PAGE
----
Burnside carbine

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Burnside carbine
Burnside carbine.jpg
Burnside carbine
Type Carbine
Place of origin  United States
Service history
Used by United States
Wars American Civil War
Production history
Designer Ambrose Burnside
Designed 1855
Manufacturer Bristol Firearms Company and Burnside Rifle Company
Produced 1858 to 1870
Number built 100,000
Specifications
Weight 7 lb (3.2 kg)
Length 39.5 inches (1,000 mm)

Cartridge Brass
Caliber 0.54 inches (14 mm)
Muzzle velocity 950 ft/s (290 m/s) [1]
Effective firing range 200 yd (180 m) [2]

The Burnside carbine was a breech-loading carbine that saw widespread use during the American Civil War.

Design[edit]

The carbine was designed and patented by Ambrose Burnside, who resigned his commission in the U.S. Army to devote himself full time to working on the weapon. The carbine used a special brass cartridge, also invented by Burnside. Pressing the weapon's two trigger guards opened the breech block and allowed the user to insert a cartridge. When the trigger was pulled, the hammer struck a percussion cap and caused a spark; a hole in the base of the cartridge exposed the black powder to this spark. The unique, cone-shaped cartridge sealed the joint between the barrel and the breech. Most other breech-loading weapons of the day tended to leak hot gas when fired, but Burnside's design eliminated this problem.[1]

Service history[edit]

In 1857, the Burnside carbine won a competition at West Point against 17 other carbine designs. In spite of this, few of the carbines were immediately ordered by the government, but this changed with the outbreak of the Civil War, when over 55,000 were ordered for use by Union cavalrymen.[2] This made it the third most popular carbine of the Civil War; only the Sharps carbine and the Spencer carbine were more widely used.[3] They saw action in all theatres of the war. There were so many in service that many were captured and used by Confederates. A common complaint by users was that the unusually shaped cartridge sometimes became stuck in the breech after firing.[4]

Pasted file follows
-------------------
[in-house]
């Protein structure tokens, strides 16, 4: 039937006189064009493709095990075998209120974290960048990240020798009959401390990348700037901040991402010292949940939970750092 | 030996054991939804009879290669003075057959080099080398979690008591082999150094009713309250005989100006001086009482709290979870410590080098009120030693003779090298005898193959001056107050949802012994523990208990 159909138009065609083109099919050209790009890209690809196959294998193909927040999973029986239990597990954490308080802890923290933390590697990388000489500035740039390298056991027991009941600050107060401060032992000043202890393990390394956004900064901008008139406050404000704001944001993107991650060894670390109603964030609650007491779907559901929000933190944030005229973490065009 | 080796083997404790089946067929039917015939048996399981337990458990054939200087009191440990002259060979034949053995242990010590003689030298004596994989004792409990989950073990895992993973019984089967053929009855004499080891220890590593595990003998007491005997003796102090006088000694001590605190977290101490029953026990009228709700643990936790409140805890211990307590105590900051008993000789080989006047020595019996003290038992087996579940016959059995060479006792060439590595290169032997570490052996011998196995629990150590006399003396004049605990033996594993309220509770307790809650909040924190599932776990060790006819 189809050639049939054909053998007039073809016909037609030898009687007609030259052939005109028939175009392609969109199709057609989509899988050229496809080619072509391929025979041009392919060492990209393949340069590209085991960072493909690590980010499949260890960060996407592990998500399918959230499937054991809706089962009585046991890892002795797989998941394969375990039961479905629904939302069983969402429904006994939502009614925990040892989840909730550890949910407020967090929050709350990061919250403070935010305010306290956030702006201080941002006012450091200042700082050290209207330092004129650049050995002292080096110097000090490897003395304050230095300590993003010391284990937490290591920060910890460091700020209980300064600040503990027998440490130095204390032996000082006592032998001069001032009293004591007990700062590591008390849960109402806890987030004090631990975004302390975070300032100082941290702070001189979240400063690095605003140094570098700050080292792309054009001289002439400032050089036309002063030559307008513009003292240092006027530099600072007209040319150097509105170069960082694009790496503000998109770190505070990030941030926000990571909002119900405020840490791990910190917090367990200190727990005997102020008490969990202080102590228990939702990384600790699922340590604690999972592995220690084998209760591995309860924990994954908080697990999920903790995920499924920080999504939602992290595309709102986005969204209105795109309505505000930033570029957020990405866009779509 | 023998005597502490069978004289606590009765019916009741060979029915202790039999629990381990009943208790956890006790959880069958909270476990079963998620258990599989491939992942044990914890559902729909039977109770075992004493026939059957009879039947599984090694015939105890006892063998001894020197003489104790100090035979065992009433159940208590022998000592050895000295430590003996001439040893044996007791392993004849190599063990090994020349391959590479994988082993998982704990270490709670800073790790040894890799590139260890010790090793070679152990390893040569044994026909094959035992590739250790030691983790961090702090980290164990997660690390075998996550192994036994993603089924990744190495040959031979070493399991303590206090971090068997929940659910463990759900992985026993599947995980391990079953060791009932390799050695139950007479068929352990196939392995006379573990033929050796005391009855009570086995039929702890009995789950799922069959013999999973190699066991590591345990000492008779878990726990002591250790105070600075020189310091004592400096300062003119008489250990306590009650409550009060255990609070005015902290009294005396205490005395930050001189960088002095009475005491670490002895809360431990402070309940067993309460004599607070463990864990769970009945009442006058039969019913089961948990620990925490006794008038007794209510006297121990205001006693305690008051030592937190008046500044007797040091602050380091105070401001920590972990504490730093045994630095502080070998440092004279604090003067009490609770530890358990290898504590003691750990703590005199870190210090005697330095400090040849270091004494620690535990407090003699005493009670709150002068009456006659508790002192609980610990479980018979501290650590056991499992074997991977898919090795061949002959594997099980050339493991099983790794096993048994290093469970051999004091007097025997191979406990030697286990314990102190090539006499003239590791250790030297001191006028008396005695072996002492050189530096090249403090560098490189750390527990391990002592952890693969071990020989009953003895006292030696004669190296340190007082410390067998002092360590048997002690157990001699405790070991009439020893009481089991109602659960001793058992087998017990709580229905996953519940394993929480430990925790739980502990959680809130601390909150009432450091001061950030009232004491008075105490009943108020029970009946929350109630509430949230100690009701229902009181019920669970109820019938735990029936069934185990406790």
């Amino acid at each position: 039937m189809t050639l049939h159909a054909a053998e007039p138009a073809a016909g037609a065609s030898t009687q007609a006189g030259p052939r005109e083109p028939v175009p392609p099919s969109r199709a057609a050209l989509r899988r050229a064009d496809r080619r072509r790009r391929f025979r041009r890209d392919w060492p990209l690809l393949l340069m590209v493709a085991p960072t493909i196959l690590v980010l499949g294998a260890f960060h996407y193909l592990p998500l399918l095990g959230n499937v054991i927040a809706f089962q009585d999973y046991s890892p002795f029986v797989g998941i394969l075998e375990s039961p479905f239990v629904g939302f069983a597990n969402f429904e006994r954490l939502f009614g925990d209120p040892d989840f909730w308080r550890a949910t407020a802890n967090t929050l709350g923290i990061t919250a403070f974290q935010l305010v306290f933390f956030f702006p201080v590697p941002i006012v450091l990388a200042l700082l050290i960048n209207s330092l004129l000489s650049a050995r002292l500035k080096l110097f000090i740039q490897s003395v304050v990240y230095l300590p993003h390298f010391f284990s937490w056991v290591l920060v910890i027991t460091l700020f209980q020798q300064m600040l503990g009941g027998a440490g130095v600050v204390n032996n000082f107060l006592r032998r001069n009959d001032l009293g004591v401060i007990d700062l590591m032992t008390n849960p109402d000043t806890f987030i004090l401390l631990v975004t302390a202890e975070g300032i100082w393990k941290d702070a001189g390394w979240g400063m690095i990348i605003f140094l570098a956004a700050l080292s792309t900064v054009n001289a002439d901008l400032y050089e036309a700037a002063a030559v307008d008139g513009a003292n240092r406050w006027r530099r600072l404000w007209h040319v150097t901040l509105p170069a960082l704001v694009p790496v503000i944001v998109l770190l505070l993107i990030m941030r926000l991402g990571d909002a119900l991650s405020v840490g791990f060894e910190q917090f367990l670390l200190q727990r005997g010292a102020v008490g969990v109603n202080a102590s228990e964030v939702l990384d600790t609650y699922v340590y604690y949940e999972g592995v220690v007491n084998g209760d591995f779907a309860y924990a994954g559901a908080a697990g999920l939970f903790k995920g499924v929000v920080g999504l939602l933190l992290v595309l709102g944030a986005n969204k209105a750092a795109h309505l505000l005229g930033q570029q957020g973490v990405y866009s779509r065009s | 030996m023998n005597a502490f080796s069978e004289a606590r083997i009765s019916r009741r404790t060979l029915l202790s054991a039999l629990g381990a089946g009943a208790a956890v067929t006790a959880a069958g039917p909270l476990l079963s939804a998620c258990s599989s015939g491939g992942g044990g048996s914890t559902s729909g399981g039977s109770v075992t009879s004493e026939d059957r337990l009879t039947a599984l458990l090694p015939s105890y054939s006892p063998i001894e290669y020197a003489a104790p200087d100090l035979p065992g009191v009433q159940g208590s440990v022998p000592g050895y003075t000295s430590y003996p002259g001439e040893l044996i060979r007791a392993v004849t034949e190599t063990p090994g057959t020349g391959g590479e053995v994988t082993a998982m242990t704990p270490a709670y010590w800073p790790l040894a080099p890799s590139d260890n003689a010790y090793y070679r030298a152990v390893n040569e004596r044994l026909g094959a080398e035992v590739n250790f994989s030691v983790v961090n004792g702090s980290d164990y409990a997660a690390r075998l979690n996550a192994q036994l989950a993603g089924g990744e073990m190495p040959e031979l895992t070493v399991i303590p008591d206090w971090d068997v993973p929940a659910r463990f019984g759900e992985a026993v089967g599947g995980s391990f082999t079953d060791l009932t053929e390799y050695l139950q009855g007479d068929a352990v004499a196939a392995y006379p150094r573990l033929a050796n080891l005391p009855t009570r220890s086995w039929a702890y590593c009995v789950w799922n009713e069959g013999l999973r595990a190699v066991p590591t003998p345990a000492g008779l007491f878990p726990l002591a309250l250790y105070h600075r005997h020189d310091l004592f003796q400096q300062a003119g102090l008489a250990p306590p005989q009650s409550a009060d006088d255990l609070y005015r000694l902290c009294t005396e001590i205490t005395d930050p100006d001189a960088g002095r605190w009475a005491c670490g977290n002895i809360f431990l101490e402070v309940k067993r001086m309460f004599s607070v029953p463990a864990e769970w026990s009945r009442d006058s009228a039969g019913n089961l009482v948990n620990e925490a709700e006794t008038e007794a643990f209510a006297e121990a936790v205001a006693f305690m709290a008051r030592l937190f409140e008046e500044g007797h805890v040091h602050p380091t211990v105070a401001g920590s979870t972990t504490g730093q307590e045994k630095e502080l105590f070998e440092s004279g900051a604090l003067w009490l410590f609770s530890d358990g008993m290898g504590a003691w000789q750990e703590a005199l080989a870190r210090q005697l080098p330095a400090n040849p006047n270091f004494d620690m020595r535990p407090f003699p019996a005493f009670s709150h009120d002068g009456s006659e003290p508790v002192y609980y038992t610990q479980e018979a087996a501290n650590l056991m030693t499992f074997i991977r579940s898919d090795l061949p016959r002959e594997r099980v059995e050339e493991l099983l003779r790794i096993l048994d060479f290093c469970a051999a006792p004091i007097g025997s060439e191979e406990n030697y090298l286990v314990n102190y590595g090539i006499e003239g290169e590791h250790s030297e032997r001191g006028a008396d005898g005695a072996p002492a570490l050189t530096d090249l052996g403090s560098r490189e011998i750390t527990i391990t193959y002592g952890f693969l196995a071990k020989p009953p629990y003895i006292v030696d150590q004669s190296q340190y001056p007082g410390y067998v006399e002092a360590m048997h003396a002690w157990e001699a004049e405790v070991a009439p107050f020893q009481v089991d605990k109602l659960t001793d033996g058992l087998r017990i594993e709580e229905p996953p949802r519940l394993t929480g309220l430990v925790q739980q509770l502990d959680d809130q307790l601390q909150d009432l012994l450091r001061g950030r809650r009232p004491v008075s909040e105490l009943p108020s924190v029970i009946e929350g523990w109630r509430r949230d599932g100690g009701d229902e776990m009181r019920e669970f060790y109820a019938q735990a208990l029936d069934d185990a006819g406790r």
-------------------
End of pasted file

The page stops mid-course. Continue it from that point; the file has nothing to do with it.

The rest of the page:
By using ordnance returns and ammunition requisitions, it has been estimated that 43 Union cavalry regiments were using the Burnside carbine during the 1863-1864 period. Additionally, 7 Confederate cavalry units were at least partially armed with the weapon during this same period.[5]

Five different models were produced.[6] Toward the end of the Civil War, production was discontinued when the Burnside Rifle Company was given a contract to make Spencer carbines instead.[7]

Effect of the carbine on Burnside's career[edit]

Though he was a poor military officer, Ambrose Burnside rose through the ranks partly because his carbine was so well known.[8] He was pressured by President Lincoln several times to take command of the Union Army of the Potomac. He repeatedly declined, saying "I was not competent to command such a large army as this."[9] When he eventually did accept command, he led the Army of the Potomac to defeat at the Battle of Fredericksburg. The battle and the subsequent abortive offensive left Burnside's "officers complaining loudly to the White House and the War Department about his incompetence."[10] He also performed poorly at the Battle of Spotsylvania Court House, and a court of inquiry blamed him for the Union failure at the Battle of the Crater.

References[edit]

  1. ^ Drury, Ian; Tony Gibbons (1993). The Civil War Military Machine. New York: Smithmark Publishers, Inc. pp. p59. ISBN 0-8317-1325-9. 
  2. ^ Drury, Ian; Tony Gibbons (1993). The Civil War Military Machine. New York: Smithmark Publishers, Inc. pp. p59. ISBN 0-8317-1325-9. 
  3. ^ Smithsonian Institution. "Burnside Carbine". Retrieved 2006-04-30. 
  4. ^ Coates, Earl J.; Dean S. Thomas (1990). An Introduction to Civil War Small Arms. Gettysburg: Thomas Publications. pp. p38. ISBN 0-939631-25-3. 
  5. ^ Coates, Earl J.; Dean S. Thomas (1990). An Introduction to Civil War Small Arms. Gettysburg: Thomas Publications. pp. p93. ISBN 0-939631-25-3. 
  6. ^ Smithsonian Institution. "Burnside Carbine". Retrieved 2006-04-30. 
  7. ^ Coates, Earl J.; Dean S. Thomas (1990). An Introduction to Civil War Small Arms. Gettysburg: Thomas Publications. pp. p38. ISBN 0-939631-25-3. 
  8. ^ Drury, Ian; Tony Gibbons (1993). The Civil War Military Machine. New York: Smithmark Publishers, Inc. pp. p59. ISBN 0-8317-1325-9. 
  9. ^ Davis, William C (1991). The Battlefields of the Civil War. New York: Smithmark Publishers, Inc. pp. p87. ISBN 0-7651-9836-3. 
  10. ^ Kagan, Neil; Harris J. Andrews and Paula York-Soderlund (2002). Great Battles of the Civil War. Birmingham, AL: Oxmoor House. pp. p109. ISBN 0-8487-2704-5. 
  • Ambrose E. Burnside - Improvement in metallic cartridge -